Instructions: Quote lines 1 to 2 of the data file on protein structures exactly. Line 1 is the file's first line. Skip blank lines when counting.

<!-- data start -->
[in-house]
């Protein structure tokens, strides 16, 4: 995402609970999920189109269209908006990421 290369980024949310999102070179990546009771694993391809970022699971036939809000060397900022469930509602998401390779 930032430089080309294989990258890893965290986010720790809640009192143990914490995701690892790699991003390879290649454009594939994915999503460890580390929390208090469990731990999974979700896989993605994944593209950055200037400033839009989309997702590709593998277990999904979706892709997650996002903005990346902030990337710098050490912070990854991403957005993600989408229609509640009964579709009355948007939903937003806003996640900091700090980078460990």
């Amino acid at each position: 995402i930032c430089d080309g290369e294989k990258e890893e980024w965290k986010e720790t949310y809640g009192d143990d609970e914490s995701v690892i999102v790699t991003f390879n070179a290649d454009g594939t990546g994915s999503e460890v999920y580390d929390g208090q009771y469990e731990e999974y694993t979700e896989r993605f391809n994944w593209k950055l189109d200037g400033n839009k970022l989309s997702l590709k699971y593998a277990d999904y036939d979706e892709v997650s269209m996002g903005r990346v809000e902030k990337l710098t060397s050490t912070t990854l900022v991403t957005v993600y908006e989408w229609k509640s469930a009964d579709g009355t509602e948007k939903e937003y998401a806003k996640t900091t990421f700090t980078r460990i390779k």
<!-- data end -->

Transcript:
[in-house]
């Protein structure tokens, strides 16, 4: 995402609970999920189109269209908006990421 290369980024949310999102070179990546009771694993391809970022699971036939809000060397900022469930509602998401390779 930032430089080309294989990258890893965290986010720790809640009192143990914490995701690892790699991003390879290649454009594939994915999503460890580390929390208090469990731990999974979700896989993605994944593209950055200037400033839009989309997702590709593998277990999904979706892709997650996002903005990346902030990337710098050490912070990854991403957005993600989408229609509640009964579709009355948007939903937003806003996640900091700090980078460990």